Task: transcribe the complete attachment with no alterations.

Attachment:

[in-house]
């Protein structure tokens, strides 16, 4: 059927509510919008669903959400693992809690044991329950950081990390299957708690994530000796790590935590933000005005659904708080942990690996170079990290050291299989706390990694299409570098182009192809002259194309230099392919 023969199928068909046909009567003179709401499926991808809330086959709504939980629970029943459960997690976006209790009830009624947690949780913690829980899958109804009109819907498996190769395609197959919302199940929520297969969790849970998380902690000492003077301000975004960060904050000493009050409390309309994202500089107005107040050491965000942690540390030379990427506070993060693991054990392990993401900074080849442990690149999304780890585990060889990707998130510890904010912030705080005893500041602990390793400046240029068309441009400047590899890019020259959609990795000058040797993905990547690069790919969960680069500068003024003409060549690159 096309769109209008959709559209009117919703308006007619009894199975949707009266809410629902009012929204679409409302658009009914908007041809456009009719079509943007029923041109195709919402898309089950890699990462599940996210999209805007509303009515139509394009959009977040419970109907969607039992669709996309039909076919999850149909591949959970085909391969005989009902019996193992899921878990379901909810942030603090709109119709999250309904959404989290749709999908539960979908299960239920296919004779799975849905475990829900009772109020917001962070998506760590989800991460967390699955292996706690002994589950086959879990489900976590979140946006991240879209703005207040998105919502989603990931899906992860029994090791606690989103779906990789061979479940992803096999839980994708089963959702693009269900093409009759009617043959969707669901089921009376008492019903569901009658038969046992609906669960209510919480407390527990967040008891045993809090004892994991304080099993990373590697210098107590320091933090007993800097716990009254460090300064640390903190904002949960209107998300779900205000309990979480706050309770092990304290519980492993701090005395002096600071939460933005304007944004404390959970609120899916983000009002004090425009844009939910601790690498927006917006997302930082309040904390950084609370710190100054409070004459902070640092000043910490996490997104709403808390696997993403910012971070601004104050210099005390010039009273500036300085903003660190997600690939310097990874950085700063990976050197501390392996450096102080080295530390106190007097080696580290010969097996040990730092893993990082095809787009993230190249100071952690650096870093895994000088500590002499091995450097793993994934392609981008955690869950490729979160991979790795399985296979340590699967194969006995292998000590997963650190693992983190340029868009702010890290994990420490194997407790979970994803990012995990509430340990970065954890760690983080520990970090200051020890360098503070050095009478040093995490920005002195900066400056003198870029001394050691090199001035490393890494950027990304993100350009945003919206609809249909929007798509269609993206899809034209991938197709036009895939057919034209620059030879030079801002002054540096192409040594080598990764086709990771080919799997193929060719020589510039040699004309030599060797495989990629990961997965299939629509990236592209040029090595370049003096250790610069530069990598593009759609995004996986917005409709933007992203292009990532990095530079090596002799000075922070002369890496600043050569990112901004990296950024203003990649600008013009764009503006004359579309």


[in-house]
């Protein structure tokens, strides 16, 4: 059927509510919008669903959400693992809690044991329950950081990390299957708690994530000796790590935590933000005005659904708080942990690996170079990290050291299989706390990694299409570098182009192809002259194309230099392919 023969199928068909046909009567003179709401499926991808809330086959709504939980629970029943459960997690976006209790009830009624947690949780913690829980899958109804009109819907498996190769395609197959919302199940929520297969969790849970998380902690000492003077301000975004960060904050000493009050409390309309994202500089107005107040050491965000942690540390030379990427506070993060693991054990392990993401900074080849442990690149999304780890585990060889990707998130510890904010912030705080005893500041602990390793400046240029068309441009400047590899890019020259959609990795000058040797993905990547690069790919969960680069500068003024003409060549690159 096309769109209008959709559209009117919703308006007619009894199975949707009266809410629902009012929204679409409302658009009914908007041809456009009719079509943007029923041109195709919402898309089950890699990462599940996210999209805007509303009515139509394009959009977040419970109907969607039992669709996309039909076919999850149909591949959970085909391969005989009902019996193992899921878990379901909810942030603090709109119709999250309904959404989290749709999908539960979908299960239920296919004779799975849905475990829900009772109020917001962070998506760590989800991460967390699955292996706690002994589950086959879990489900976590979140946006991240879209703005207040998105919502989603990931899906992860029994090791606690989103779906990789061979479940992803096999839980994708089963959702693009269900093409009759009617043959969707669901089921009376008492019903569901009658038969046992609906669960209510919480407390527990967040008891045993809090004892994991304080099993990373590697210098107590320091933090007993800097716990009254460090300064640390903190904002949960209107998300779900205000309990979480706050309770092990304290519980492993701090005395002096600071939460933005304007944004404390959970609120899916983000009002004090425009844009939910601790690498927006917006997302930082309040904390950084609370710190100054409070004459902070640092000043910490996490997104709403808390696997993403910012971070601004104050210099005390010039009273500036300085903003660190997600690939310097990874950085700063990976050197501390392996450096102080080295530390106190007097080696580290010969097996040990730092893993990082095809787009993230190249100071952690650096870093895994000088500590002499091995450097793993994934392609981008955690869950490729979160991979790795399985296979340590699967194969006995292998000590997963650190693992983190340029868009702010890290994990420490194997407790979970994803990012995990509430340990970065954890760690983080520990970090200051020890360098503070050095009478040093995490920005002195900066400056003198870029001394050691090199001035490393890494950027990304993100350009945003919206609809249909929007798509269609993206899809034209991938197709036009895939057919034209620059030879030079801002002054540096192409040594080598990764086709990771080919799997193929060719020589510039040699004309030599060797495989990629990961997965299939629509990236592209040029090595370049003096250790610069530069990598593009759609995004996986917005409709933007992203292009990532990095530079090596002799000075922070002369890496600043050569990112901004990296950024203003990649600008013009764009503006004359579309």